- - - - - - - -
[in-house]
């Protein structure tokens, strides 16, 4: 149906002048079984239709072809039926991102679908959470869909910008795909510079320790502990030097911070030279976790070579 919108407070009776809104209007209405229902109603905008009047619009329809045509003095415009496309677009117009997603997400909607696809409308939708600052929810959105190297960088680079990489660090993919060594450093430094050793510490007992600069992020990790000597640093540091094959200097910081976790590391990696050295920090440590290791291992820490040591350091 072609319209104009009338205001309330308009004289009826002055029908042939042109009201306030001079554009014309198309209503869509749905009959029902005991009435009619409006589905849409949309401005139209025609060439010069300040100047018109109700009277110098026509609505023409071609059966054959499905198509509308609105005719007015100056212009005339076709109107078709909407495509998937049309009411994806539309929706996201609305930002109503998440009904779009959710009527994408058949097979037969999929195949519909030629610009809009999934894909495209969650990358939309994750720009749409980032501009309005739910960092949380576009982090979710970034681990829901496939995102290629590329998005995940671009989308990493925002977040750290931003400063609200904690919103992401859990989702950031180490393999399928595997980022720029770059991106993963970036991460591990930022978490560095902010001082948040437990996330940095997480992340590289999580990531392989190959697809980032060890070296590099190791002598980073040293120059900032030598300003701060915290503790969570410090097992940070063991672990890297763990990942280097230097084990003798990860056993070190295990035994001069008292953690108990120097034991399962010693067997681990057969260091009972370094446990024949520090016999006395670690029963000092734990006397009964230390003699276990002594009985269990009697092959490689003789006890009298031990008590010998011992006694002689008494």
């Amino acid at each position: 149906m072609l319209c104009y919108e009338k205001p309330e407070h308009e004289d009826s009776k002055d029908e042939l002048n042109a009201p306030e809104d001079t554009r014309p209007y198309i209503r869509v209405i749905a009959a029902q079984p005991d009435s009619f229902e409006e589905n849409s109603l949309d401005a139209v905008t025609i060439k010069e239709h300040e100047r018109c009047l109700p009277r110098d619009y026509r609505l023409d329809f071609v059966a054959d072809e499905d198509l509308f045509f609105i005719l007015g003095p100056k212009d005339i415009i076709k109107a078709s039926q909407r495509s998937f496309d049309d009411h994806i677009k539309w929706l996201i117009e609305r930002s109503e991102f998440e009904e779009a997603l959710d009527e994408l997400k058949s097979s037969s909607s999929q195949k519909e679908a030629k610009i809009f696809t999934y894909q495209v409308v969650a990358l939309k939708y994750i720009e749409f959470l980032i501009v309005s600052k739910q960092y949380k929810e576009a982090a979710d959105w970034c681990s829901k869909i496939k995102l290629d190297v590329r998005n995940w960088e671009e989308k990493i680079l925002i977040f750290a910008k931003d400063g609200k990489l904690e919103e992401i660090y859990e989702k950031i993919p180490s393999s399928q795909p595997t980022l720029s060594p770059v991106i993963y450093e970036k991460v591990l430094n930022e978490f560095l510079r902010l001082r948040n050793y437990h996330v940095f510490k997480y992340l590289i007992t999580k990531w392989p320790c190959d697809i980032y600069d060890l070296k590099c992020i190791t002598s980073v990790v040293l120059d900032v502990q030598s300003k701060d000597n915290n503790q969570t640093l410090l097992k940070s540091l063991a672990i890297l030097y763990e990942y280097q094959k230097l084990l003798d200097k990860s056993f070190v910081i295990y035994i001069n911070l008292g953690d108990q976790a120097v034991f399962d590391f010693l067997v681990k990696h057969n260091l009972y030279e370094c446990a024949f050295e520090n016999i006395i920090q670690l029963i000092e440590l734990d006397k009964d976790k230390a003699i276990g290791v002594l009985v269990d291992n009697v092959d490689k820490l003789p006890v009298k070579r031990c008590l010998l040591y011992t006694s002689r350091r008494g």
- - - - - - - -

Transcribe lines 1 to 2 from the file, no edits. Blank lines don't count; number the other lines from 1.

[in-house]
């Protein structure tokens, strides 16, 4: 149906002048079984239709072809039926991102679908959470869909910008795909510079320790502990030097911070030279976790070579 919108407070009776809104209007209405229902109603905008009047619009329809045509003095415009496309677009117009997603997400909607696809409308939708600052929810959105190297960088680079990489660090993919060594450093430094050793510490007992600069992020990790000597640093540091094959200097910081976790590391990696050295920090440590290791291992820490040591350091 072609319209104009009338205001309330308009004289009826002055029908042939042109009201306030001079554009014309198309209503869509749905009959029902005991009435009619409006589905849409949309401005139209025609060439010069300040100047018109109700009277110098026509609505023409071609059966054959499905198509509308609105005719007015100056212009005339076709109107078709909407495509998937049309009411994806539309929706996201609305930002109503998440009904779009959710009527994408058949097979037969999929195949519909030629610009809009999934894909495209969650990358939309994750720009749409980032501009309005739910960092949380576009982090979710970034681990829901496939995102290629590329998005995940671009989308990493925002977040750290931003400063609200904690919103992401859990989702950031180490393999399928595997980022720029770059991106993963970036991460591990930022978490560095902010001082948040437990996330940095997480992340590289999580990531392989190959697809980032060890070296590099190791002598980073040293120059900032030598300003701060915290503790969570410090097992940070063991672990890297763990990942280097230097084990003798990860056993070190295990035994001069008292953690108990120097034991399962010693067997681990057969260091009972370094446990024949520090016999006395670690029963000092734990006397009964230390003699276990002594009985269990009697092959490689003789006890009298031990008590010998011992006694002689008494």